Katherina Pister’s comments at VOX

Checking Dani Rodrik’s blog I’d noticed a new post that’s really pretty sharp. First, Dani had noticed an interesting post at Vox’s Global Crisis Debate by Katherina Pistor.  I liked Katherina Pister’s post  at Vox too.  In fact, I’d say that Dani actually underestimates the potential of the thinking that underlies that post.  The key excerpt:

The major argument against standardization as the cure all for financial crisis, however, is not that the wrong model was chosen. Nor is it the most common critique of legal standardization, namely that one model does not fit all. Instead, the idea that effective market regulation can be achieved by standardizing rules and regulations on the most successful model at the time is deeply flawed for the following reasons. First, it treats legal institutions as endowments and ignores the need for maintenance and adaptation not only to local conditions, but also to future change. Second, it creates the illusion that a given market is institutionally sound and thereby disguises problems that may trigger future crises. Third, the selection of ‘best practice’ models tends to reward regulatory regimes based on simple quantitative outcome variables, such as market size, even when market size may be the product of a bubble, while ignoring volatility and other risk factors.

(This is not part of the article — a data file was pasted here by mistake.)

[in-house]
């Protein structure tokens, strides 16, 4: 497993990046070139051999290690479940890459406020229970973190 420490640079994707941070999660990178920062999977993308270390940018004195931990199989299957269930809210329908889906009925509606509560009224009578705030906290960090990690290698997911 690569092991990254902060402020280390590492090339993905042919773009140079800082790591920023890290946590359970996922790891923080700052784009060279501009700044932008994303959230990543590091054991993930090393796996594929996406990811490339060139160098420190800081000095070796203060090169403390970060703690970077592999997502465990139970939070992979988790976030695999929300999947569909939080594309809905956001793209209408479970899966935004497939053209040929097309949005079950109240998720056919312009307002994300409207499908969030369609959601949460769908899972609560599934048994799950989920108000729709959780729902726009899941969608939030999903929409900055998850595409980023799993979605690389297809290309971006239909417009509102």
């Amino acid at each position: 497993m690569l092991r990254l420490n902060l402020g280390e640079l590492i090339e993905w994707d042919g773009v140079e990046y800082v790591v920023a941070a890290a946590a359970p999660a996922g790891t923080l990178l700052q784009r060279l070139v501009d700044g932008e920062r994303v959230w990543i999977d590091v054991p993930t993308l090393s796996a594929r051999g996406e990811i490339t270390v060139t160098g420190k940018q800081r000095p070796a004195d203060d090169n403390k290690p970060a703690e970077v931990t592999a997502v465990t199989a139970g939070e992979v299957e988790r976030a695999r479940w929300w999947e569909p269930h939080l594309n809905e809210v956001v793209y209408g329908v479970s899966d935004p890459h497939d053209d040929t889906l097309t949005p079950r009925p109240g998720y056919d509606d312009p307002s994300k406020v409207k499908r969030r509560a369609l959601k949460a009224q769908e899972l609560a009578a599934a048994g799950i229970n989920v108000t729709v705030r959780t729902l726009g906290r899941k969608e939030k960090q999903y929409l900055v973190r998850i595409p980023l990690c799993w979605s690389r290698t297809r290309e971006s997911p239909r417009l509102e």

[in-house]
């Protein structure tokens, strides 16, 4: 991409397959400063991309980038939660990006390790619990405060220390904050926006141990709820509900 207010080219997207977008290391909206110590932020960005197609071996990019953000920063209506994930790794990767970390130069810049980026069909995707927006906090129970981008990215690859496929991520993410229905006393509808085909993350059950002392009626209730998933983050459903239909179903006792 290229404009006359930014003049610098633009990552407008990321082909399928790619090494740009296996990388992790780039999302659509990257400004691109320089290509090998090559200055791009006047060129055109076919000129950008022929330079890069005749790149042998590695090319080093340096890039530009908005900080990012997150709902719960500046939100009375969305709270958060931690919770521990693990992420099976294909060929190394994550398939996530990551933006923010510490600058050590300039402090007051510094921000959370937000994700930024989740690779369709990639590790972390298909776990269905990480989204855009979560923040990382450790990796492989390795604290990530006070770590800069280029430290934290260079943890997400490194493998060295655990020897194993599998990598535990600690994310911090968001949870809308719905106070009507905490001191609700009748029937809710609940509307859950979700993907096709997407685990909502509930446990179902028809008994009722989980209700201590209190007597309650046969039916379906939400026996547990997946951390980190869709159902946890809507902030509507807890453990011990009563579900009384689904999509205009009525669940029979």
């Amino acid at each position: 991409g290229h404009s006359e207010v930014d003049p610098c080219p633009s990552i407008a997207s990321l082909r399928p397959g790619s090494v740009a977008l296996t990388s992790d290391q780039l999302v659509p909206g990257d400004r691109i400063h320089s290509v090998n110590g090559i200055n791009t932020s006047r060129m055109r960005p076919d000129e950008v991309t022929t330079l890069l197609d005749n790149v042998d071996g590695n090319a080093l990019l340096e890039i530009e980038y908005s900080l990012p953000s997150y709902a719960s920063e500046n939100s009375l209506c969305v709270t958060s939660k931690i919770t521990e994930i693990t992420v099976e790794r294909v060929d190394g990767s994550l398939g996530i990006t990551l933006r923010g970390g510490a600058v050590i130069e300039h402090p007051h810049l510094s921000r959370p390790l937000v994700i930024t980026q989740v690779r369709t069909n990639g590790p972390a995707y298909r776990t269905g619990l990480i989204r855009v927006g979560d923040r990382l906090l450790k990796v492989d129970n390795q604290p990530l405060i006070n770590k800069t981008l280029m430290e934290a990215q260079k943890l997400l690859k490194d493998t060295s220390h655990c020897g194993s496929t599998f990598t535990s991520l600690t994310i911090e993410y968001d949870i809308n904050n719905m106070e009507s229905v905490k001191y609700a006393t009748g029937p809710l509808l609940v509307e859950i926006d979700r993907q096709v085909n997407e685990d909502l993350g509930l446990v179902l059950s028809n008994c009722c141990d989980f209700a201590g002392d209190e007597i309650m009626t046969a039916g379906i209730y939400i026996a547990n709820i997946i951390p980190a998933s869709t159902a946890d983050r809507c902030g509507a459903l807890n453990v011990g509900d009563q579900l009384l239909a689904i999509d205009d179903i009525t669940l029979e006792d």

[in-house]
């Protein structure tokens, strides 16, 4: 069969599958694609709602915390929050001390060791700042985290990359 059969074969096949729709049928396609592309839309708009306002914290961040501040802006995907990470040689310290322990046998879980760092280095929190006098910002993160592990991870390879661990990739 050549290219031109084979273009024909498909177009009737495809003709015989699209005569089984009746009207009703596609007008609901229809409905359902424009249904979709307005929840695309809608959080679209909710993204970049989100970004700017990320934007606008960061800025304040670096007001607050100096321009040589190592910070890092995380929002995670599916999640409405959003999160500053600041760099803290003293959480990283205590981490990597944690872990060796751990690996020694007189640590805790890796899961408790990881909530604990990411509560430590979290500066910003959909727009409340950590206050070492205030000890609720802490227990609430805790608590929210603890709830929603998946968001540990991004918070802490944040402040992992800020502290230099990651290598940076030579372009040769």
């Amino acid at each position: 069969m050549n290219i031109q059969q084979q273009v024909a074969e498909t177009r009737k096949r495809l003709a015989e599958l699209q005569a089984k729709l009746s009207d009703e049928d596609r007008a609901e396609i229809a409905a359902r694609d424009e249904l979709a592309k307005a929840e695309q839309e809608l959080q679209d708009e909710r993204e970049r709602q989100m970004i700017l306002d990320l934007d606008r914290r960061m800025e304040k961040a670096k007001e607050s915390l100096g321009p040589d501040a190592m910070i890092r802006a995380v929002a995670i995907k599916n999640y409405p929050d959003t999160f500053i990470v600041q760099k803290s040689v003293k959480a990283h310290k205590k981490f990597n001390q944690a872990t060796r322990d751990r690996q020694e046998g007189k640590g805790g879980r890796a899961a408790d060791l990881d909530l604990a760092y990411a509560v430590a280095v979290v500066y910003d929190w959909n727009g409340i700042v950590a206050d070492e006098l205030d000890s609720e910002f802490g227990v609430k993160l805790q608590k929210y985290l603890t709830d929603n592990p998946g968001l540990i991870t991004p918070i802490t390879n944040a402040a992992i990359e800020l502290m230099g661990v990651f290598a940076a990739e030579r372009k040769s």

So here’s my response to Dani (cross-posted over at his excellent blog also):

Continue reading “Katherina Pister’s comments at VOX”

Katherina Pister’s comments at VOX

Not yet, Mr. Wright

Well, Mr Wright, what would you do with the city of Detroit?

“Abandon It”

But not yet:

In the Capital of the Car, Nature Stakes a Claim
Published: December 4, 2003
PAUL WEERTZ lives less than 10 minutes from downtown, but the view from his window is anything but urban. On a warm day this fall, the air was ripe with the smell of fresh-cut hay and manure. In the alley behind his house, bales of hay teetered and listed where garbage cans once stood. Chickens scratched in the yard, near a garage that had been turned into a barn. Mr. Weertz drives a Ford — not a sleek sedan but a rebuilt 1960 tractor.

”My sisters and brothers gave me a pig for my birthday,” Mr. Weertz said, referring to his newest barnyard resident. ”I am not sure what I am going to do with it.”

After decades of blight, large swathes of Detroit are being reclaimed by nature. Roughly a third of this 139-square-mile city consists of weed-choked lots and dilapidated buildings. Satellite images show an urban core giving way to an urban prairie.

Not yet, Mr. Wright

Horrified by the “personal venom” ?

Well, since the Brazilian trade representative started comparing the methods used by advocates of the Global Trading regime to those used by Joseph Goebbels, the Nazi propaganda chief, the office U.S. trade representative has expressed their shock:

Sean Spicer, spokesman for the Office of the U.S. Trade Representative, said he was horrified by the “personal venom” of Amorim’s words.